Fish eyes have the valuable ability to regenerate themselves if they suffer any form of damage or injury. Unfortunately, human eyes do not have the same advantage. New research, however, uncovers the details of the self-repairing mechanism in fish, which could ultimately lead to new therapies for human vision.
As we age, our eyesight declines and we may find that reading the daily newspaper is not as easy as it used to be. Apart from this normal development – called presbyopia – there are other eye conditions that come as a result of the eye’s degeneration.
Retinitis pigmentosa is another group of eye disorders that affect how the retina responds to light. The condition is genetic and involves a gradual, but not total, loss of vision.
New research investigates the regenerative ability of fish eyes. The eyes of fish have the ability to recover from damage and restore sight within a few weeks, and the new research provides insights that could one day help researchers induce self-regeneration to the human eye. This could help to repair the damage caused by diseases such as age-related macular degeneration or retinitis pigmentosa.
The new study was conducted by researchers at Vanderbilt University in Nashville, TN, and led by James Patton, Stevenson Professor of Biological Sciences at Vanderbilt. The results were published in the journal Cell Reports.
The researchers started out from the hypothesis that a neurotransmitter might be responsible for retinal regeneration in fish. Fish and mammals have a very similar retinal structure, so Mahesh Rao – a graduate student and study co-author – thought of extrapolating the results of a mouse study and test them on zebrafish.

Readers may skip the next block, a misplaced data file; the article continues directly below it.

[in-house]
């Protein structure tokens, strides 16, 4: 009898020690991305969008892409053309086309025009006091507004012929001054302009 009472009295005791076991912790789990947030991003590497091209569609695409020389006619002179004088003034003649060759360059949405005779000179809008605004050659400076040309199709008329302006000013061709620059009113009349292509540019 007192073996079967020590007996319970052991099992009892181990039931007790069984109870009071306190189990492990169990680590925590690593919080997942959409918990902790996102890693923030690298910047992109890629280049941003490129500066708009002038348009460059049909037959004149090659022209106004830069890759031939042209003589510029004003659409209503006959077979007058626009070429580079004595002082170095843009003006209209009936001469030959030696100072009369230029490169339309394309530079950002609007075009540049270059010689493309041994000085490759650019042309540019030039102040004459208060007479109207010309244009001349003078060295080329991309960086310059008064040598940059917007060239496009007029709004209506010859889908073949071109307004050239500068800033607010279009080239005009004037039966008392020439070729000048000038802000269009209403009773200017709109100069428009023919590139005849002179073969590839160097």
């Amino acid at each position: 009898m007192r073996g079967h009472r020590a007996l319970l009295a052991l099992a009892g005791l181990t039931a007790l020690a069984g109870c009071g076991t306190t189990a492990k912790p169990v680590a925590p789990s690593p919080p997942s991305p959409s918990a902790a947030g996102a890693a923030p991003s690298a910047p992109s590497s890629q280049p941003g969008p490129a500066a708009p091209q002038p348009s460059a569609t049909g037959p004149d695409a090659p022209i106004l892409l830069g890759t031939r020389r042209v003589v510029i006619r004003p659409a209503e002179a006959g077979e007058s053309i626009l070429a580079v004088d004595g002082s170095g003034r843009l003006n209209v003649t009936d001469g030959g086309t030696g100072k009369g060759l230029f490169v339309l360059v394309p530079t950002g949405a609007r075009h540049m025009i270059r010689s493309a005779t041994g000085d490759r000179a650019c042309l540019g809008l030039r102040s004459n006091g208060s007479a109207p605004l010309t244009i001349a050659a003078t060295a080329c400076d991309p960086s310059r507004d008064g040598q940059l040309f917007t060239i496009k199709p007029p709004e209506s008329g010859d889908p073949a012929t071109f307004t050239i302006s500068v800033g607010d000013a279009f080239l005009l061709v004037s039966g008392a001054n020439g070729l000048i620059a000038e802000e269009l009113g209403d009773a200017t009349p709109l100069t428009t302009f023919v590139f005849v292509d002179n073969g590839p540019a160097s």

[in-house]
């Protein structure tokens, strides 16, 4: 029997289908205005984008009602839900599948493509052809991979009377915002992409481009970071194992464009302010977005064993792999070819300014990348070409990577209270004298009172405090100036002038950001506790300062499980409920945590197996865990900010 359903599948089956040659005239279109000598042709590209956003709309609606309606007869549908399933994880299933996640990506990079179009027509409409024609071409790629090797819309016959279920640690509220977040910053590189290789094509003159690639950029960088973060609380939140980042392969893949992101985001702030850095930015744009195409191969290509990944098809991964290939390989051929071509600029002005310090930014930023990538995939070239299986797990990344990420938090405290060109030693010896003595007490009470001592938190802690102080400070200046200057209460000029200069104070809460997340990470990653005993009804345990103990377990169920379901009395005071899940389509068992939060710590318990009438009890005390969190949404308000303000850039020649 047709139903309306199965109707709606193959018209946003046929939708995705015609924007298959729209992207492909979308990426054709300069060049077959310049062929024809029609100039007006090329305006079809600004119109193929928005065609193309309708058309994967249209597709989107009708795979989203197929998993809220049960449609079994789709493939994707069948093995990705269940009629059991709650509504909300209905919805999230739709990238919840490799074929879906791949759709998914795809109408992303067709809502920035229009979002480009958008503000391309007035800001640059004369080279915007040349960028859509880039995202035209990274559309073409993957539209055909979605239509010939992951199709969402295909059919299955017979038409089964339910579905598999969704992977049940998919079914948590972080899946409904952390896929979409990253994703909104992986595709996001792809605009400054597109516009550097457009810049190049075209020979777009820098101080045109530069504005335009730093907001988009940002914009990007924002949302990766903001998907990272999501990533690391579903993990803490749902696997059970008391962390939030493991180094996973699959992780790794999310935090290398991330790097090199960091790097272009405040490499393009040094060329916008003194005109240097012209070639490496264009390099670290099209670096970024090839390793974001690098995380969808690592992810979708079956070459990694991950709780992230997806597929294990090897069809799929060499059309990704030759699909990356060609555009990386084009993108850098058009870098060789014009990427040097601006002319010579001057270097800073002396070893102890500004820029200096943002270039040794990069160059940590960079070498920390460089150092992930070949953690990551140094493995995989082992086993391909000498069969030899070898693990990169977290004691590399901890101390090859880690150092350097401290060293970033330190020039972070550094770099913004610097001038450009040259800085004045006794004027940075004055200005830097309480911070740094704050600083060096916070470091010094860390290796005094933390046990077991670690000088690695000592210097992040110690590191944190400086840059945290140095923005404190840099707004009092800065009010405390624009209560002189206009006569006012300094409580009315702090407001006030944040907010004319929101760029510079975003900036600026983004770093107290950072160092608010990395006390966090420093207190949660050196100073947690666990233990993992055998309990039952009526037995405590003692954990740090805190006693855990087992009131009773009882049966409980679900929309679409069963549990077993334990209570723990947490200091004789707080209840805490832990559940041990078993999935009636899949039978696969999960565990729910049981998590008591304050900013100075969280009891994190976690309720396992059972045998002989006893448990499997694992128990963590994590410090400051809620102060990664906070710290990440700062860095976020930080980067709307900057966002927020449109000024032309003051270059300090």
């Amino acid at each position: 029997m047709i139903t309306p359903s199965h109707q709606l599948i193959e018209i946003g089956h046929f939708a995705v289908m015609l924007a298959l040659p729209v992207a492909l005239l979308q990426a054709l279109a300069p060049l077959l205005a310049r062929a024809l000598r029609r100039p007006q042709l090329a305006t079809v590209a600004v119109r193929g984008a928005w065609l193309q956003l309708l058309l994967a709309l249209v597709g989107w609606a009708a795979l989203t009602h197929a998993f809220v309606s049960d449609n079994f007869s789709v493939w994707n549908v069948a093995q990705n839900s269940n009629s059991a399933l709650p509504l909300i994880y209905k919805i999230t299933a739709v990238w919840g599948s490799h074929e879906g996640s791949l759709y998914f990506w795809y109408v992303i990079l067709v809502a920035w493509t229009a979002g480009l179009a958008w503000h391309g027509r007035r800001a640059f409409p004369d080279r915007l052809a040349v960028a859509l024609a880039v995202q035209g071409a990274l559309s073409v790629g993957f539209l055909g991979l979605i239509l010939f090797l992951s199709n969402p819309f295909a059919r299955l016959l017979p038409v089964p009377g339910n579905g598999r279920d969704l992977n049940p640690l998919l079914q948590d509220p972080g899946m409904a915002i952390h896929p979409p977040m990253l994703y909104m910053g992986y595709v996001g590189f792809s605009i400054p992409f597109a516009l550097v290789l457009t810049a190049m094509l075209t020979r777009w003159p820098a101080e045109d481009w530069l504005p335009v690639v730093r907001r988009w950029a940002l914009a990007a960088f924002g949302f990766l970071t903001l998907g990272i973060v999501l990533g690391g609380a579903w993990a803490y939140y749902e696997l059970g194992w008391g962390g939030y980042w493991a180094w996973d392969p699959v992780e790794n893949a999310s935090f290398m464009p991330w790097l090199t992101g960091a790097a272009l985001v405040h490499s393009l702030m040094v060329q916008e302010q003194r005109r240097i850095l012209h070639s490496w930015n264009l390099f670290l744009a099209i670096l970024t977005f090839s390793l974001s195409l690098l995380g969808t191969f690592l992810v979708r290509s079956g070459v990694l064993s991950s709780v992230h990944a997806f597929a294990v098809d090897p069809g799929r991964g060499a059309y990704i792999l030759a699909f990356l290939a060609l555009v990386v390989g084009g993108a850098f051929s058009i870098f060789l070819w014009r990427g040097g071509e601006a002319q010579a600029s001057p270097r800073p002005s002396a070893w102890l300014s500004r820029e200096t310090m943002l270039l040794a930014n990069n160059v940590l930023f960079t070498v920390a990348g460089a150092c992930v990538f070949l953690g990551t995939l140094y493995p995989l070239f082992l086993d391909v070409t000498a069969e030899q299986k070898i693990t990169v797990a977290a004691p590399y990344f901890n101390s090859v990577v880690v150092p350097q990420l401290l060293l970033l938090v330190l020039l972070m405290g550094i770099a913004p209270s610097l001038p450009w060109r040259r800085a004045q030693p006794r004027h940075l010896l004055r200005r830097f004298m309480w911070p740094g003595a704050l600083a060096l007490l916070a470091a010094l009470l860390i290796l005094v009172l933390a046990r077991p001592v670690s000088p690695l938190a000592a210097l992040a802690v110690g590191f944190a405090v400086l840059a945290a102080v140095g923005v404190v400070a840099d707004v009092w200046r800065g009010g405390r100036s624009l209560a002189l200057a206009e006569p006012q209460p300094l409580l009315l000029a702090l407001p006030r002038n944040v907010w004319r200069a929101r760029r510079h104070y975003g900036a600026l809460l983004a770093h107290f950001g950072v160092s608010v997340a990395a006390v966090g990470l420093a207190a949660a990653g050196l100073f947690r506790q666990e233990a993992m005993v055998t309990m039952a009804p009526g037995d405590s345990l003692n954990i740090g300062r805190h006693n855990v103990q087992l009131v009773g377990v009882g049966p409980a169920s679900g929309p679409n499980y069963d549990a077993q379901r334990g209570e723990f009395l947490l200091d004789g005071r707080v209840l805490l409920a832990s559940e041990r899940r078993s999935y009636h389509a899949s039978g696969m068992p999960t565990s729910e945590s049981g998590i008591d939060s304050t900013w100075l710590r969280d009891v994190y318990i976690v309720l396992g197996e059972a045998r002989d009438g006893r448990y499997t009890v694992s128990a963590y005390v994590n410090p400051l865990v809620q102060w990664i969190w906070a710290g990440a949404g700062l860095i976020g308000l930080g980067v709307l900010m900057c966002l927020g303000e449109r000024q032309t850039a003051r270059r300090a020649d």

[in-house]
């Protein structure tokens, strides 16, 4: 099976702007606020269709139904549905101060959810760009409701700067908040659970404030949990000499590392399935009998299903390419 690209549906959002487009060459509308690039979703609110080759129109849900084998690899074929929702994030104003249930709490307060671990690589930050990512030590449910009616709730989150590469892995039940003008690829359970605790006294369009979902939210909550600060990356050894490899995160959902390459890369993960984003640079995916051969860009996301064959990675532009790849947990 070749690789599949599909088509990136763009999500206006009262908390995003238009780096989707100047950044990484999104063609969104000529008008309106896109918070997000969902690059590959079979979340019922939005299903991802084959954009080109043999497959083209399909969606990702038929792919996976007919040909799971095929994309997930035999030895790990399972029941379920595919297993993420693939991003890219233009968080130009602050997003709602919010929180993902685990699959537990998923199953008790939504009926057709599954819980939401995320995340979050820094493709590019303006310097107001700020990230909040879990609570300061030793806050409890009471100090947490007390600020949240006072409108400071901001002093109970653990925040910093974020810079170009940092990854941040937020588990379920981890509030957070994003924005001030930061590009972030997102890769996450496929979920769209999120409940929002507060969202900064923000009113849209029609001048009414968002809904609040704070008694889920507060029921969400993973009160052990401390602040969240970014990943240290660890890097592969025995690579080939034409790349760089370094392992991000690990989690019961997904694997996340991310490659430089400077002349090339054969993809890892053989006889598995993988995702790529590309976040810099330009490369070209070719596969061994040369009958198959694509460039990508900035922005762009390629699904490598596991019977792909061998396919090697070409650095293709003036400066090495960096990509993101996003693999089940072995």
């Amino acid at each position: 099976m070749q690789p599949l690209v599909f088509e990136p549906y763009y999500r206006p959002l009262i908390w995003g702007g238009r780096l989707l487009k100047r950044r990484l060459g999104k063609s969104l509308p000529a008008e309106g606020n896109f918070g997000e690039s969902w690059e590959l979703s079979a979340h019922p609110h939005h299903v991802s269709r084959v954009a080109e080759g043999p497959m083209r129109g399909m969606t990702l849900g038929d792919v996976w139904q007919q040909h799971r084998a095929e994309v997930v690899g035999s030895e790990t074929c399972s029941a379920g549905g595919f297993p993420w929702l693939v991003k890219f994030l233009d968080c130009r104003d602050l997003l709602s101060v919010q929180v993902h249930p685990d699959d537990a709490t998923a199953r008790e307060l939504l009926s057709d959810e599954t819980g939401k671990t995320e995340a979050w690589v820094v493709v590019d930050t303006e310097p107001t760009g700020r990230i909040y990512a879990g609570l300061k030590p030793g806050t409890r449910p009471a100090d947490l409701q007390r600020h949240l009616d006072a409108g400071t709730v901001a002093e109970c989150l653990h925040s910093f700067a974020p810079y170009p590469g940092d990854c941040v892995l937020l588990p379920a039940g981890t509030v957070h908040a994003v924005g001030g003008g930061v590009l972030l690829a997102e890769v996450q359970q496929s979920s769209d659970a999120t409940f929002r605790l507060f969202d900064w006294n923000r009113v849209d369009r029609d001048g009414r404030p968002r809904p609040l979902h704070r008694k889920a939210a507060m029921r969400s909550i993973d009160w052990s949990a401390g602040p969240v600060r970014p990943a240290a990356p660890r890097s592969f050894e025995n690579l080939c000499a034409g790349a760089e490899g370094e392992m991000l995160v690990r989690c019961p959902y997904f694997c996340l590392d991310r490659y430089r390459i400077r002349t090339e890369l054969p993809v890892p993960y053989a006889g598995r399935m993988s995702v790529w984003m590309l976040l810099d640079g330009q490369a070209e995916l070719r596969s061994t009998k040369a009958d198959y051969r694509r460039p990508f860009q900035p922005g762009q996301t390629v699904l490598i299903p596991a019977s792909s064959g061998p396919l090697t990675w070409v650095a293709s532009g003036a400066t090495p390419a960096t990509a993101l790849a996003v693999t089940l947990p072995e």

The mouse study that triggered Rao’s hypothesis discovered that this neurotransmitter – called GABA – controlled the activity of some retinal stem cells. GABA neurotransmitters normally act as inhibitors, lowering a neuron’s ability to excite the neurons around it. GABA neurotransmitters are very prevalent in the brain, occurring in 30 to 40 percent of all the synapses.
Among other cells, the retina also contains a type of stem cell called Müller glia. In humans and other mammals, these cells provide “architectural support” that traverse all of the retina’s layers – but in fish, these glial cells also play a crucial role in regeneration.
During the regenerative process, these cells undergo a form of regression called dedifferentiation, meaning that they go from a specialized state back to a more general, simpler state. They then differentiate again, but this time into replacements for the nerve cells that were damaged.
In their zebrafish experiment, Rao and colleagues tested their hypothesis by alternately stimulating and lowering the production of GABA with the help of an enzyme they injected.
They found that high levels of GABA in the retina keep the Müller glia inactive. When retinal GABA levels decrease, the glial cells start to dedifferentiate and then proliferate, as part of the regenerative process.
The study’s lead author explains the findings and the contribution of the research:
“The prevailing belief has been that the regeneration process in fish retinas is triggered by secreted growth factors, but our results indicate that the neurotransmitter GABA might initiate the process instead […] Our theory is that a drop in GABA concentration is the trigger for regeneration. It initiates a cascade of events that includes the activation of the Müller glia and the production of various growth factors that stimulate cell growth and proliferation. If we are correct, then it might be possible to stimulate human retinas to repair themselves by treating them with a GABA inhibitor.”
In the future, the researchers plan to investigate whether GABA is also responsible for the cell differentiation that creates new photoreceptors and other specialized retinal nerve cells.